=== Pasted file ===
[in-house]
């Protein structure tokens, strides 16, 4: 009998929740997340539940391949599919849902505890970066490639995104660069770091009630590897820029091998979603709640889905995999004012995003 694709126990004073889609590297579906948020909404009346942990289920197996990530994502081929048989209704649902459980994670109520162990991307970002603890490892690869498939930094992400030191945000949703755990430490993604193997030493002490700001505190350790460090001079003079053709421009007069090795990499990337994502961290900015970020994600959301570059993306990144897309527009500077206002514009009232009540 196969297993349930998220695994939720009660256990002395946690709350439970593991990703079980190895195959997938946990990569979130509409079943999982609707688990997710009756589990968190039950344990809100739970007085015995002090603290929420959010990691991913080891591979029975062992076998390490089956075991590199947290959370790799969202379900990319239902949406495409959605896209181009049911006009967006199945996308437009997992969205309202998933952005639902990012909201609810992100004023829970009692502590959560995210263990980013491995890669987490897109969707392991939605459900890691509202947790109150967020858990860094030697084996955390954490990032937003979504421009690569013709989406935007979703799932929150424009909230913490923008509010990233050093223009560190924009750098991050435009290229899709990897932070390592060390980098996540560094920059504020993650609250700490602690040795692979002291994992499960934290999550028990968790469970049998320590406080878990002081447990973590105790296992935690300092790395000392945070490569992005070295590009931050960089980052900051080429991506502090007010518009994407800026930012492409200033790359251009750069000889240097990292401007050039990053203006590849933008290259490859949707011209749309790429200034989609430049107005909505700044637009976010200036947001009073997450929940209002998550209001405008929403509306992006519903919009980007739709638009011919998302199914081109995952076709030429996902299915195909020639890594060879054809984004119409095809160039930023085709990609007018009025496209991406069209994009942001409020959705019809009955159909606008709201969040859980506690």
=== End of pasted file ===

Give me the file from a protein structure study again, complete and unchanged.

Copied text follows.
[in-house]
């Protein structure tokens, strides 16, 4: 009998929740997340539940391949599919849902505890970066490639995104660069770091009630590897820029091998979603709640889905995999004012995003 694709126990004073889609590297579906948020909404009346942990289920197996990530994502081929048989209704649902459980994670109520162990991307970002603890490892690869498939930094992400030191945000949703755990430490993604193997030493002490700001505190350790460090001079003079053709421009007069090795990499990337994502961290900015970020994600959301570059993306990144897309527009500077206002514009009232009540 196969297993349930998220695994939720009660256990002395946690709350439970593991990703079980190895195959997938946990990569979130509409079943999982609707688990997710009756589990968190039950344990809100739970007085015995002090603290929420959010990691991913080891591979029975062992076998390490089956075991590199947290959370790799969202379900990319239902949406495409959605896209181009049911006009967006199945996308437009997992969205309202998933952005639902990012909201609810992100004023829970009692502590959560995210263990980013491995890669987490897109969707392991939605459900890691509202947790109150967020858990860094030697084996955390954490990032937003979504421009690569013709989406935007979703799932929150424009909230913490923008509010990233050093223009560190924009750098991050435009290229899709990897932070390592060390980098996540560094920059504020993650609250700490602690040795692979002291994992499960934290999550028990968790469970049998320590406080878990002081447990973590105790296992935690300092790395000392945070490569992005070295590009931050960089980052900051080429991506502090007010518009994407800026930012492409200033790359251009750069000889240097990292401007050039990053203006590849933008290259490859949707011209749309790429200034989609430049107005909505700044637009976010200036947001009073997450929940209002998550209001405008929403509306992006519903919009980007739709638009011919998302199914081109995952076709030429996902299915195909020639890594060879054809984004119409095809160039930023085709990609007018009025496209991406069209994009942001409020959705019809009955159909606008709201969040859980506690």